Advancing a Free Society

Sadr Breaks the Deadlock

Friday, October 8, 2010

Nouri al-Maliki appears close to a deal that will put Iraq's Shi'ia parties in power. After seven months of political wrangling, it would be tempting to believe that any government formed by Iraq's squabbling political leaders is progress. It is not.

The political slate that garnered the most seats in the parliamentary elections, Ayad Allawi's non-sectarian bloc, ought to have had the first shot at forming a government. Prime Minister Maliki's manipulations of electoral commission findings and superseding of judicial decisions accrued that advantage instead to his second-place finish.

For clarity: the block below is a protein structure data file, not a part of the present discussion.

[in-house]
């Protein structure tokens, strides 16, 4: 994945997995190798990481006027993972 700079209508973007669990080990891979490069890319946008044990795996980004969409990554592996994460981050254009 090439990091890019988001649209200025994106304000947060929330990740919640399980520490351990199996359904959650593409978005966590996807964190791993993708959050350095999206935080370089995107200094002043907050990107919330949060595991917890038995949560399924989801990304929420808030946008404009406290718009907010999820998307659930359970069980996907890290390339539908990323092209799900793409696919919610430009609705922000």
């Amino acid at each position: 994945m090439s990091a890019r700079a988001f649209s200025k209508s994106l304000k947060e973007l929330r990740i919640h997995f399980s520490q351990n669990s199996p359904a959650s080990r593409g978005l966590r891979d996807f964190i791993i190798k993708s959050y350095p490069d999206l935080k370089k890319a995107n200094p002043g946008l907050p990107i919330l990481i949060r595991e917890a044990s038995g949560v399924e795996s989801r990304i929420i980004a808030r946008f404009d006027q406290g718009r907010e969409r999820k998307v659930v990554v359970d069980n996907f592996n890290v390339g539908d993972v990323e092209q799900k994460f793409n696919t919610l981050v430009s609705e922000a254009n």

Even with the advantages of incumbency in a system newly empowered and without strong legal constraints, Maliki has been unable to cobble together a coalition. Other parties fear a "soft coup" of Maliki consolidating power and have been unwilling to join a government with him as prime minister.

Continue reading Kori Schake at Foreign Policy

(photo credit: Foreign and Commonwealth Office)